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Authentic taste of Mexico comes to Durango

Empanada craving? Head to Eighth Ave.

Esmeralda “Chiquita” Garcia, 3, eyes a lollipop while her father, Vicente Garcia, discusses his recently opened store on East Eighth Avenue, Chiquita’s, named after Esmeralda’s nickname. Enlarge photo

SHAUN STANLEY/Durango Herald

Esmeralda “Chiquita” Garcia, 3, eyes a lollipop while her father, Vicente Garcia, discusses his recently opened store on East Eighth Avenue, Chiquita’s, named after Esmeralda’s nickname.

Vicente García, a transplanted New Mexican, has brought a number of traditional Old Mexico food products to Durango.

The store – Chiquita’s – named for his 3-year-old daughter, opened Aug. 1 in the plaza at 509 East Eighth Ave.

The list of food stuffs includes traditional Mexican candies such as mazapán; chicharrón (deep-fried pork skin); jamaica (dried hibiscus blossoms) to make a thirst-quenching drink; and traditional Mexican bottled soft drinks.

He also sells beef jerky that his father makes from cattle he raises in Albuquerque.

On Saturday, he offers freshly baked conchas, gusanos and empanadas – Mexican sweet rolls that he makes himself in a commercial kitchen.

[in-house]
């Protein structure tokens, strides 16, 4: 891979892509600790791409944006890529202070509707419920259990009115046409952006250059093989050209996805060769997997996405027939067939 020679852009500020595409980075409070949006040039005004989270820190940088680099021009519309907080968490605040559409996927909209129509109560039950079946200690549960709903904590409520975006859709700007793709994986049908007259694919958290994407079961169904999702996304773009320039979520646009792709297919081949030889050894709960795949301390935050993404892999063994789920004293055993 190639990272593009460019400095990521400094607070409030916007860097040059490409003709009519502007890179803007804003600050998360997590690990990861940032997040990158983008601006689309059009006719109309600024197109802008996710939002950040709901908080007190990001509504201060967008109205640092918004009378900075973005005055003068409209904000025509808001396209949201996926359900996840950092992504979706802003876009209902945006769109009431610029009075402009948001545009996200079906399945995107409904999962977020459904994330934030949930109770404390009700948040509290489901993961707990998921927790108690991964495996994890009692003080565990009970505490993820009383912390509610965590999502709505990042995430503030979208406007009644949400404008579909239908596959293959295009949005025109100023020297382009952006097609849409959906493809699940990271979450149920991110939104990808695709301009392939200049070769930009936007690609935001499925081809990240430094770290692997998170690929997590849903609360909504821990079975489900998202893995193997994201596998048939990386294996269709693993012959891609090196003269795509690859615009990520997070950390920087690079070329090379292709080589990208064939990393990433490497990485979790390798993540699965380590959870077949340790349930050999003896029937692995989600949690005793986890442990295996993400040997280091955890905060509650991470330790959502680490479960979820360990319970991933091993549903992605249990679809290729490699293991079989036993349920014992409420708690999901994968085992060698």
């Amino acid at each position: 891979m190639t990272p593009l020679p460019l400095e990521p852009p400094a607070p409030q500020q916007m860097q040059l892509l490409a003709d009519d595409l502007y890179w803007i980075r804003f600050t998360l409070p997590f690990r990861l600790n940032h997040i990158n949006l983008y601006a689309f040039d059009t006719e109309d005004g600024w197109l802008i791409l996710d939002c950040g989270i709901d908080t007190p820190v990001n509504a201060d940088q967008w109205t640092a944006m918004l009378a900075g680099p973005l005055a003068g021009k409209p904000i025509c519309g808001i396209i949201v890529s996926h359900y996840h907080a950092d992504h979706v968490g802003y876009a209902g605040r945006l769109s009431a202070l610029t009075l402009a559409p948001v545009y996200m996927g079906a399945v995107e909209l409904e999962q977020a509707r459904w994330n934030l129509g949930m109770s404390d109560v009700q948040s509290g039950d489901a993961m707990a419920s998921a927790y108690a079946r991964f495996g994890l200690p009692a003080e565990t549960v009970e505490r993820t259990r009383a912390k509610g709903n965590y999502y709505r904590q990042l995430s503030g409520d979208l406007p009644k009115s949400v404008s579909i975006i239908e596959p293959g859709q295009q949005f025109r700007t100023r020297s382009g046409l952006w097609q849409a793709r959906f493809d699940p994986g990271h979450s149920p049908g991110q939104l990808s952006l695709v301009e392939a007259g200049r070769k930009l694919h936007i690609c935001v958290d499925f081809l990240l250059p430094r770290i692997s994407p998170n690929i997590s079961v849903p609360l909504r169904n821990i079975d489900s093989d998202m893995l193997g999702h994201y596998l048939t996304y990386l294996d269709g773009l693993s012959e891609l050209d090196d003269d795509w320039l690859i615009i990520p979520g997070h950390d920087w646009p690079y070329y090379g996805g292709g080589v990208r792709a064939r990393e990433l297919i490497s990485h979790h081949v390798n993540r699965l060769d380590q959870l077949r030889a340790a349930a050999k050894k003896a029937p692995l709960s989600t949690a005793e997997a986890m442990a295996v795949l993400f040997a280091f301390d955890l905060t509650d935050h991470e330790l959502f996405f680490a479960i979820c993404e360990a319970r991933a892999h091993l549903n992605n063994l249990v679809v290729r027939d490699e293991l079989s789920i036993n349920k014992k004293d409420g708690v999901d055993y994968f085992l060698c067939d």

García, who has a degree in business education from the University of New Mexico, came to Durango six years ago.

He arrived, supported by a mariachi band, to propose to Teresa Rodríguez – a biochemistry major at Fort Lewis College. She accepted.

They married and have a 3-year-old daughter nicknamed Chiquita, who was named in honor of a grandmother several generations removed on her mother’s side.

Rodríguez, a student adviser in the STEM (Science, Technology, Engineering and Mathematics) program at FLC, helps out in the store when she has time.

A little further along, García wants to stock piñatas and the prepackaged bags of goodies that fill them.

He also would like to be a source of Bimbo bakery products.

“But my long-term dream is to own a butcher shop,” García said.

The couple was cautious in preparing to open Chiquita’s.

“We read a lot online about how to start a business,” García said. “We had to go through so much to get a business license, a license to sell bread and get state and city sales-tax documents.

“It’s amazing how much they didn’t teach me in school,” García said. “We decided to take a chance. If we fail, we can at least say, ‘We tried.’”

daler@durangoherald.com

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